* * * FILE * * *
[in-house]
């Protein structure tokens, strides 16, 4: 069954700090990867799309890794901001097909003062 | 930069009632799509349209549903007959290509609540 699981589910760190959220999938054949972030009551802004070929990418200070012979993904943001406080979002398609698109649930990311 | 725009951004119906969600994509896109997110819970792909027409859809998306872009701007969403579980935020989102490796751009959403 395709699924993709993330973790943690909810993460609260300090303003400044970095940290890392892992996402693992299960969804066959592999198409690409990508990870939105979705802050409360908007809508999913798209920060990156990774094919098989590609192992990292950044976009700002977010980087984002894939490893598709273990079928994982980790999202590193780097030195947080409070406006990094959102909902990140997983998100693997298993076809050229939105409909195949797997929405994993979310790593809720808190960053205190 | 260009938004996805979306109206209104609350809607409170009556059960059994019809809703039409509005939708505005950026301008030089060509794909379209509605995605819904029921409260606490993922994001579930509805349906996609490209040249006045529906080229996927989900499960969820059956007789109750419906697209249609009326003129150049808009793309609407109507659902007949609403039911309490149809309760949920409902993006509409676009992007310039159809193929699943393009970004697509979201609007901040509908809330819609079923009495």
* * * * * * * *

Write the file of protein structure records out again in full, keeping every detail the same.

[in-house]
């Protein structure tokens, strides 16, 4: 069954700090990867799309890794901001097909003062 | 930069009632799509349209549903007959290509609540 699981589910760190959220999938054949972030009551802004070929990418200070012979993904943001406080979002398609698109649930990311 | 725009951004119906969600994509896109997110819970792909027409859809998306872009701007969403579980935020989102490796751009959403 395709699924993709993330973790943690909810993460609260300090303003400044970095940290890392892992996402693992299960969804066959592999198409690409990508990870939105979705802050409360908007809508999913798209920060990156990774094919098989590609192992990292950044976009700002977010980087984002894939490893598709273990079928994982980790999202590193780097030195947080409070406006990094959102909902990140997983998100693997298993076809050229939105409909195949797997929405994993979310790593809720808190960053205190 | 260009938004996805979306109206209104609350809607409170009556059960059994019809809703039409509005939708505005950026301008030089060509794909379209509605995605819904029921409260606490993922994001579930509805349906996609490209040249006045529906080229996927989900499960969820059956007789109750419906697209249609009326003129150049808009793309609407109507659902007949609403039911309490149809309760949920409902993006509409676009992007310039159809193929699943393009970004697509979201609007901040509908809330819609079923009495």